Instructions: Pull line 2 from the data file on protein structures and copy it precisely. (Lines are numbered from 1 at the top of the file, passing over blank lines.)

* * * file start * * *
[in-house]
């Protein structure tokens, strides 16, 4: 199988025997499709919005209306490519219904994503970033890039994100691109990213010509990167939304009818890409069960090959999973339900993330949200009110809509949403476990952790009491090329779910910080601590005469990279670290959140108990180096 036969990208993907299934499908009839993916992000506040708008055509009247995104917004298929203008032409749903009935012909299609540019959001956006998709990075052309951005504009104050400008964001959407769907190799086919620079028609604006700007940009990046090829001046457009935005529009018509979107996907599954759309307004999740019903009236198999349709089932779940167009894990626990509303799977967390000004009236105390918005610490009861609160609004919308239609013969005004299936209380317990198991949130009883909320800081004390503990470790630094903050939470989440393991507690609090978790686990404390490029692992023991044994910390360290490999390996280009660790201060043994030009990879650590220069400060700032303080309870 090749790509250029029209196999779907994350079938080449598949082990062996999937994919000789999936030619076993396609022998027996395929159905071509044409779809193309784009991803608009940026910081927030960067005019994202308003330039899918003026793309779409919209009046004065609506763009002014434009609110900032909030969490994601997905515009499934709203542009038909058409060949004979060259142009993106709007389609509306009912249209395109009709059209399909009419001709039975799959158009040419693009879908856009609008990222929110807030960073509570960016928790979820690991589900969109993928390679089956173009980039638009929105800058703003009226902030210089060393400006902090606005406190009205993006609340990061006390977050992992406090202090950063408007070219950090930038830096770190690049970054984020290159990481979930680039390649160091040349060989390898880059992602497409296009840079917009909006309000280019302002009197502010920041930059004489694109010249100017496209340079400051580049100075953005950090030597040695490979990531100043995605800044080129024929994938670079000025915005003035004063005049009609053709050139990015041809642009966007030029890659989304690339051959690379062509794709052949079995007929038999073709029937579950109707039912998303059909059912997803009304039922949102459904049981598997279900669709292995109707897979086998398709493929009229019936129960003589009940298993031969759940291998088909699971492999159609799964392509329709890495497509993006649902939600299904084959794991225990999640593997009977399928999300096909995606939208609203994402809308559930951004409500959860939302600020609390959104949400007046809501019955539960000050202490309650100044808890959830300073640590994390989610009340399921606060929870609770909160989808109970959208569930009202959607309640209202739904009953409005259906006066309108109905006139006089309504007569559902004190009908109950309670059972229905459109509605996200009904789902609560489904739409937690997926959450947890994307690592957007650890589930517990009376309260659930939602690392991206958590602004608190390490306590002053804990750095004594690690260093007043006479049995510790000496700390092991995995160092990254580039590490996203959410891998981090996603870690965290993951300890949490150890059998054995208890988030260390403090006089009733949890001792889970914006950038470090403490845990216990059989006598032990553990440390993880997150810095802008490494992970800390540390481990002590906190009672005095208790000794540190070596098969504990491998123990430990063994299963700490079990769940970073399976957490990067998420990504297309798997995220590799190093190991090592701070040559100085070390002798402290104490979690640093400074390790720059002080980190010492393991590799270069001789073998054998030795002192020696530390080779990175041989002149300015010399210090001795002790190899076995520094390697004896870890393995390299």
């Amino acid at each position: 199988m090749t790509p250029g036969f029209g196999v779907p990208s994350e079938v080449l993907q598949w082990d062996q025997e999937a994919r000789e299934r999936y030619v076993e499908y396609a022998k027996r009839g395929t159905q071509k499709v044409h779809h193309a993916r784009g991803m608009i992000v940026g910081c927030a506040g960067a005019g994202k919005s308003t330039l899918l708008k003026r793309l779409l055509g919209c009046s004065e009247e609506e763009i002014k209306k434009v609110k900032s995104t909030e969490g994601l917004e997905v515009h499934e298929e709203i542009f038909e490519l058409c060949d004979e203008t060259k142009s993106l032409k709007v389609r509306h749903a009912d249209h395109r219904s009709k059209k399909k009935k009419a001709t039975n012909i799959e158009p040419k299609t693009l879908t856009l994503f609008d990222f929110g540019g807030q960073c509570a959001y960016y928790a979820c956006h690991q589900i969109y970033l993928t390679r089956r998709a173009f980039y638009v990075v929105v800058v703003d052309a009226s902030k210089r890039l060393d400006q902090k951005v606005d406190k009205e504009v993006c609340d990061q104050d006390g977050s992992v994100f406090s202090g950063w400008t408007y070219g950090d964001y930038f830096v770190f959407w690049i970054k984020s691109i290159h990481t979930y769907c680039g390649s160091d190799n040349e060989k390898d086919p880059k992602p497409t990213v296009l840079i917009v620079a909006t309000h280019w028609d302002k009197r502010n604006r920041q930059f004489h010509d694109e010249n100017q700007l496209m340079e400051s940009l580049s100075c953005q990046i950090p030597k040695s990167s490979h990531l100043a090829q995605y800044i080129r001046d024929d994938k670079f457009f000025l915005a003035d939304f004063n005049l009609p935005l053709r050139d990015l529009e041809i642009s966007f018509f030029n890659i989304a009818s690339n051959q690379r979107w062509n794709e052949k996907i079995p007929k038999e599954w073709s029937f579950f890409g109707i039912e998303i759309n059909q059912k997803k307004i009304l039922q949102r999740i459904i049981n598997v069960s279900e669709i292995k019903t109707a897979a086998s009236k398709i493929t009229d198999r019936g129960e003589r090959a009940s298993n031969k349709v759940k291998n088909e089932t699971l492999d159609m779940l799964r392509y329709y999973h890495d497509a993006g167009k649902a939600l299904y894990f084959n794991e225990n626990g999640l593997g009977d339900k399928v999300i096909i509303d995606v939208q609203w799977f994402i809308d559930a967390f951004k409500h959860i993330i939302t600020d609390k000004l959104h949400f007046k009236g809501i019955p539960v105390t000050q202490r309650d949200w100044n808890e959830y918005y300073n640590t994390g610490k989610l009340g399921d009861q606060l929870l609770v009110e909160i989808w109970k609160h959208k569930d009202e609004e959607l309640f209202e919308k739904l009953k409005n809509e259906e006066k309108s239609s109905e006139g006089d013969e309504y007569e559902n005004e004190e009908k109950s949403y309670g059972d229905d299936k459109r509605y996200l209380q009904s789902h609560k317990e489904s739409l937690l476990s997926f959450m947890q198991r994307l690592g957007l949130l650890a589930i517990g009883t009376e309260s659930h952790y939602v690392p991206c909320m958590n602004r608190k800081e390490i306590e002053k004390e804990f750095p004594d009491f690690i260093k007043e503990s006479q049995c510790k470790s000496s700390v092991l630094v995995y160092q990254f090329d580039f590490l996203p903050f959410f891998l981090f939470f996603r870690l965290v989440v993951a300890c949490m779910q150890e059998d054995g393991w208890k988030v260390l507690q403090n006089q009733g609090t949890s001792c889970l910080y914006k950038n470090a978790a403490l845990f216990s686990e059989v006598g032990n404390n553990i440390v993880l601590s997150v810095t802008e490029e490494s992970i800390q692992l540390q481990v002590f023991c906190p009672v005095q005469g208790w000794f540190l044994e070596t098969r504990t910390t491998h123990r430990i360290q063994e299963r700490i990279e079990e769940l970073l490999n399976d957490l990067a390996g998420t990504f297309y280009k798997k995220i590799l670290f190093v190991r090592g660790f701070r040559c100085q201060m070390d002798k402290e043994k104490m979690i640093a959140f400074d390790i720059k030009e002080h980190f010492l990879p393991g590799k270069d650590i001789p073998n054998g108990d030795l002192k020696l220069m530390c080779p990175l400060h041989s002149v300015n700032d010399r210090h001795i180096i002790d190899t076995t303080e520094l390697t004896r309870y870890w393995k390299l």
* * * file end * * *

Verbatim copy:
């Protein structure tokens, strides 16, 4: 199988025997499709919005209306490519219904994503970033890039994100691109990213010509990167939304009818890409069960090959999973339900993330949200009110809509949403476990952790009491090329779910910080601590005469990279670290959140108990180096 036969990208993907299934499908009839993916992000506040708008055509009247995104917004298929203008032409749903009935012909299609540019959001956006998709990075052309951005504009104050400008964001959407769907190799086919620079028609604006700007940009990046090829001046457009935005529009018509979107996907599954759309307004999740019903009236198999349709089932779940167009894990626990509303799977967390000004009236105390918005610490009861609160609004919308239609013969005004299936209380317990198991949130009883909320800081004390503990470790630094903050939470989440393991507690609090978790686990404390490029692992023991044994910390360290490999390996280009660790201060043994030009990879650590220069400060700032303080309870 090749790509250029029209196999779907994350079938080449598949082990062996999937994919000789999936030619076993396609022998027996395929159905071509044409779809193309784009991803608009940026910081927030960067005019994202308003330039899918003026793309779409919209009046004065609506763009002014434009609110900032909030969490994601997905515009499934709203542009038909058409060949004979060259142009993106709007389609509306009912249209395109009709059209399909009419001709039975799959158009040419693009879908856009609008990222929110807030960073509570960016928790979820690991589900969109993928390679089956173009980039638009929105800058703003009226902030210089060393400006902090606005406190009205993006609340990061006390977050992992406090202090950063408007070219950090930038830096770190690049970054984020290159990481979930680039390649160091040349060989390898880059992602497409296009840079917009909006309000280019302002009197502010920041930059004489694109010249100017496209340079400051580049100075953005950090030597040695490979990531100043995605800044080129024929994938670079000025915005003035004063005049009609053709050139990015041809642009966007030029890659989304690339051959690379062509794709052949079995007929038999073709029937579950109707039912998303059909059912997803009304039922949102459904049981598997279900669709292995109707897979086998398709493929009229019936129960003589009940298993031969759940291998088909699971492999159609799964392509329709890495497509993006649902939600299904084959794991225990999640593997009977399928999300096909995606939208609203994402809308559930951004409500959860939302600020609390959104949400007046809501019955539960000050202490309650100044808890959830300073640590994390989610009340399921606060929870609770909160989808109970959208569930009202959607309640209202739904009953409005259906006066309108109905006139006089309504007569559902004190009908109950309670059972229905459109509605996200009904789902609560489904739409937690997926959450947890994307690592957007650890589930517990009376309260659930939602690392991206958590602004608190390490306590002053804990750095004594690690260093007043006479049995510790000496700390092991995995160092990254580039590490996203959410891998981090996603870690965290993951300890949490150890059998054995208890988030260390403090006089009733949890001792889970914006950038470090403490845990216990059989006598032990553990440390993880997150810095802008490494992970800390540390481990002590906190009672005095208790000794540190070596098969504990491998123990430990063994299963700490079990769940970073399976957490990067998420990504297309798997995220590799190093190991090592701070040559100085070390002798402290104490979690640093400074390790720059002080980190010492393991590799270069001789073998054998030795002192020696530390080779990175041989002149300015010399210090001795002790190899076995520094390697004896870890393995390299």